Trust is Easily Broken

I was reading this post earlier and wanted to share it with you because, in my experience, there are a lot of corporate leaders who do not understand how easily it is to lose the trust of the people who work for you and how important that is.

Employees Expect an Experience Based on Trust

Sharlyn does an excellent job of describing how leadership can break employees’ trust and linking to more reading on the subjects. (Do an employee engagement survey and don’t act on the results? That’ll do it. Make it unsafe for people to express ideas and ask questions? That too.)

As she says in wrapping it up:

The employee experience is important. Candidates want to talk about it during the interview. Employees want to learn about it during onboarding. And all along the way, employees want to know that they can trust their employer to do the right thing – be honest. Even when we don’t have all the answers. Or when we have an answer that the employee might not want to hear.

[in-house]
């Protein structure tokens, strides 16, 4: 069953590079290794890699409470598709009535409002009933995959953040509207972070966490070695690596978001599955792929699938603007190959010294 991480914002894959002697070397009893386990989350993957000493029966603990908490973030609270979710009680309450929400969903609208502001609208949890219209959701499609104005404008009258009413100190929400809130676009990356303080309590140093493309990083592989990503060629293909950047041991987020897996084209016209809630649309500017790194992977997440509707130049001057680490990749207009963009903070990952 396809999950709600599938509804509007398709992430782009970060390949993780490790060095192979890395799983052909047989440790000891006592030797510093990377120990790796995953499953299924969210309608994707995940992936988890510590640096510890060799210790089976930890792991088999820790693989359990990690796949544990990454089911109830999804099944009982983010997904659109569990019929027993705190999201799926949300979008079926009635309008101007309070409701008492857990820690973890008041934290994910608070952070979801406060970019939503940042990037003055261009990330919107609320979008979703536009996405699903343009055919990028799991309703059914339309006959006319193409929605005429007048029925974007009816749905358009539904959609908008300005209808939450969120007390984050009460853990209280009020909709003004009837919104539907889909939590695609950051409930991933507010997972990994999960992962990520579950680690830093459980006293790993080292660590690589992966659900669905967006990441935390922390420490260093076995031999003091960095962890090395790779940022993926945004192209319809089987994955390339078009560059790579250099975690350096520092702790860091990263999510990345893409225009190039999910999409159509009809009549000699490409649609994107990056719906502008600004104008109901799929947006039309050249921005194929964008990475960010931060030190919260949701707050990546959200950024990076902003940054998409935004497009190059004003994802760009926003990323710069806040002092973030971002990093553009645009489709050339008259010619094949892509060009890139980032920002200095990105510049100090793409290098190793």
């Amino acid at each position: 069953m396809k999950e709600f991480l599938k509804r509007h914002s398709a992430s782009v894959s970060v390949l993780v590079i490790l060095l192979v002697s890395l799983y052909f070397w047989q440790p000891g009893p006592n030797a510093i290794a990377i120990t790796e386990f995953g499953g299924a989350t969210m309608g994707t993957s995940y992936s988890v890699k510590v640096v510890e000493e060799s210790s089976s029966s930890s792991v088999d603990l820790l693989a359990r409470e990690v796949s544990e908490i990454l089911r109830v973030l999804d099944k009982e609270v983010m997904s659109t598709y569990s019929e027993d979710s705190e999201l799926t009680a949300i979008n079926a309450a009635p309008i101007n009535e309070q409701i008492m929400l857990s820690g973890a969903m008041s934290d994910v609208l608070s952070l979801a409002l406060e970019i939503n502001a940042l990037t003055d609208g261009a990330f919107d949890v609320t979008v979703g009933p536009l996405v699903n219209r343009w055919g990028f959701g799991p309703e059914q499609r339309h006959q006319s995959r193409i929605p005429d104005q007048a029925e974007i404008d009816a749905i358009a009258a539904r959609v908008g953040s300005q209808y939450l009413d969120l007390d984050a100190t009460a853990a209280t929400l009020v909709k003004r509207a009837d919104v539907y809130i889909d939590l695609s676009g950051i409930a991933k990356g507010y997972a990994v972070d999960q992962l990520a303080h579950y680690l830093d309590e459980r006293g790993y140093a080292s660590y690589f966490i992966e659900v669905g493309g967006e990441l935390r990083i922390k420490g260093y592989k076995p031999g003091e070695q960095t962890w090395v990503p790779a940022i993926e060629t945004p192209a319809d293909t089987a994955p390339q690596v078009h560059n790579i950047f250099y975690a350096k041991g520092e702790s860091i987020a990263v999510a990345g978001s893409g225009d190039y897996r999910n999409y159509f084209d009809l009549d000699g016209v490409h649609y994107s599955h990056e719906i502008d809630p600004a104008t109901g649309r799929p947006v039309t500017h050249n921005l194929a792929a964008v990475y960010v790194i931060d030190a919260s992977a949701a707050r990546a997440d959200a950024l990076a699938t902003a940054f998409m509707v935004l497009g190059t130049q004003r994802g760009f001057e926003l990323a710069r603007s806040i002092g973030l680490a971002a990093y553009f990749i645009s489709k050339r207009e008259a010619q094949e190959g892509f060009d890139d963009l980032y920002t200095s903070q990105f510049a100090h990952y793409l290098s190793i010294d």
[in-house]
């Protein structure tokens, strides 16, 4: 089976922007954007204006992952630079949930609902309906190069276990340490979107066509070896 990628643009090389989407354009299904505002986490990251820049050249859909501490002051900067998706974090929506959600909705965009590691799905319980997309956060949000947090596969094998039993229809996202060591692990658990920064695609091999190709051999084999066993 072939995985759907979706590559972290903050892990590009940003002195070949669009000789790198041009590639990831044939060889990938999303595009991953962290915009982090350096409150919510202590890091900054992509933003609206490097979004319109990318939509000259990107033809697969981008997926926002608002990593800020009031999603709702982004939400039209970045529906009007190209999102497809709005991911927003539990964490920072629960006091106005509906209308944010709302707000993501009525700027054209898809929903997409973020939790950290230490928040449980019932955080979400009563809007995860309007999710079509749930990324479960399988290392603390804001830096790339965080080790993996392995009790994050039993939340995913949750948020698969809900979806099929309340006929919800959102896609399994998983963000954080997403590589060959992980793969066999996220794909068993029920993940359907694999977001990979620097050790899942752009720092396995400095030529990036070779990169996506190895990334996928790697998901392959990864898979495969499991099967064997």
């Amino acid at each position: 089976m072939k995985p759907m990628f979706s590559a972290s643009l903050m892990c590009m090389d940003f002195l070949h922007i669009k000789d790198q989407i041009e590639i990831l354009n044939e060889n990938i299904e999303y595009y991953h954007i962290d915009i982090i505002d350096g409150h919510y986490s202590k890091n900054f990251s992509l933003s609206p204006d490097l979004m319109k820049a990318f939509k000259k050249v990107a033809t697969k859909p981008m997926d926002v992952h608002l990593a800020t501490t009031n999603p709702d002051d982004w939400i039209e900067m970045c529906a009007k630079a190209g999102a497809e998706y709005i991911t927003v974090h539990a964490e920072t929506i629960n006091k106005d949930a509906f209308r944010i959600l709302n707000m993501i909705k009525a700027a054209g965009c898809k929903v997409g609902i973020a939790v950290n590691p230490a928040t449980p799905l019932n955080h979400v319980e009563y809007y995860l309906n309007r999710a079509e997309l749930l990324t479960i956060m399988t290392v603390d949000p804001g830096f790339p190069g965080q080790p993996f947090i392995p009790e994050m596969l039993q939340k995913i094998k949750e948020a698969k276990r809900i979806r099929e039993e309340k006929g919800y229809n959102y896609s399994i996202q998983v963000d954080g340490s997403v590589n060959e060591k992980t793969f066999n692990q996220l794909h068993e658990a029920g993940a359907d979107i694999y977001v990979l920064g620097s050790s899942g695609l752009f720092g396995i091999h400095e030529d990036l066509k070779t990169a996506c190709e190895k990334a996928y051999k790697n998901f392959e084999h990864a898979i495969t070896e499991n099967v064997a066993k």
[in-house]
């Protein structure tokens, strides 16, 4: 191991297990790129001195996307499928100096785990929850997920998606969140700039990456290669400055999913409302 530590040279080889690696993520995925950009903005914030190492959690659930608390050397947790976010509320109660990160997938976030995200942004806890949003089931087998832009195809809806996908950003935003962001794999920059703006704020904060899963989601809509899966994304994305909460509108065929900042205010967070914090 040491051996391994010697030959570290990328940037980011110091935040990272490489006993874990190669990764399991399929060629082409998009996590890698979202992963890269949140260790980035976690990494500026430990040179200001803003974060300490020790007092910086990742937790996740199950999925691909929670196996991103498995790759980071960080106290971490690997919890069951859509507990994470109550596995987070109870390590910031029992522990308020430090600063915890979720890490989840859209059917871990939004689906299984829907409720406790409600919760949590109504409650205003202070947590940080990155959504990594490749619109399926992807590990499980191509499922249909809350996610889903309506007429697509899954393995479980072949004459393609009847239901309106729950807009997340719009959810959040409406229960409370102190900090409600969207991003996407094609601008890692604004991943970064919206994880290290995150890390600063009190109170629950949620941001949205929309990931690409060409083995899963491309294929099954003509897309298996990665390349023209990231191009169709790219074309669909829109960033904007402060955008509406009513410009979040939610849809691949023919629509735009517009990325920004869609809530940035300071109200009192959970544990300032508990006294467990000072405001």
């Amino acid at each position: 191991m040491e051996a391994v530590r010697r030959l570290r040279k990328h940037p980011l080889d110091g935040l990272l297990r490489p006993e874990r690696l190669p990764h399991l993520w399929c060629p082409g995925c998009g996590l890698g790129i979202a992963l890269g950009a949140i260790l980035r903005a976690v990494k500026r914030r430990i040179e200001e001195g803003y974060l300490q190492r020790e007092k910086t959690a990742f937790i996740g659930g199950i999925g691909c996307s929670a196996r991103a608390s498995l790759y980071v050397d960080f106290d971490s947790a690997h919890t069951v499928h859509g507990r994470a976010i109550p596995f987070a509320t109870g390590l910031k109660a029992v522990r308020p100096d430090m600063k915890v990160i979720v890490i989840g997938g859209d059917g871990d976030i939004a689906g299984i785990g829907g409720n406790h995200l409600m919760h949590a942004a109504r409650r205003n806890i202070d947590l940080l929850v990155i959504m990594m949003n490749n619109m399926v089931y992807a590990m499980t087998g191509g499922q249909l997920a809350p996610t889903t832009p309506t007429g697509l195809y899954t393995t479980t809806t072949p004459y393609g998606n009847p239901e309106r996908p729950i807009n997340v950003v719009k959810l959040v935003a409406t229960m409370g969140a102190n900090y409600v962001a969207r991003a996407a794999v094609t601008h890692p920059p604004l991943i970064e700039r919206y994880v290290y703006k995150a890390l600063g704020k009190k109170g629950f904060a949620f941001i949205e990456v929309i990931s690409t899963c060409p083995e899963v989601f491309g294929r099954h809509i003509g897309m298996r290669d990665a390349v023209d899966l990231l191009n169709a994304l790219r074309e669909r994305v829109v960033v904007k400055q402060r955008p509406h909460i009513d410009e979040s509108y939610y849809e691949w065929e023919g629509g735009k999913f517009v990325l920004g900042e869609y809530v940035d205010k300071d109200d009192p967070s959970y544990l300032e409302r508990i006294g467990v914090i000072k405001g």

One of the worst ways I’ve seen this done is making a decision and then sending someone else to explain it to employees. This goes poorly when it’s a difficult decision, not quite a layoff but a difficult decision nonetheless. (I’ve not been directly involved in a layoff where the CEO or Managing Partner didn’t explain it to everyone, but I believe it’s happened.)

What happens is that the direct manager who has to explain it to their reports doesn’t fully understand why the decision was made, can’t answer questions about it, and in some worst-case scenarios, outwardly disagrees with it. (BTW, managers, no matter how much you disagree with a decision, don’t do this. It’s a death knell for your team.)

Consider the message this sends to employees. This decision was made at a level above the person who is left to explain it to you. No one from that level wants to explain it or answer your questions. That’s not a trustworthy organization. That’s a leader hiding from people being impacted by their decisions.

That’s not a leader I’d want to work for. Some might even argue that they aren’t a leader at all.

When you lose that trust, you’ll lose the retention battle.

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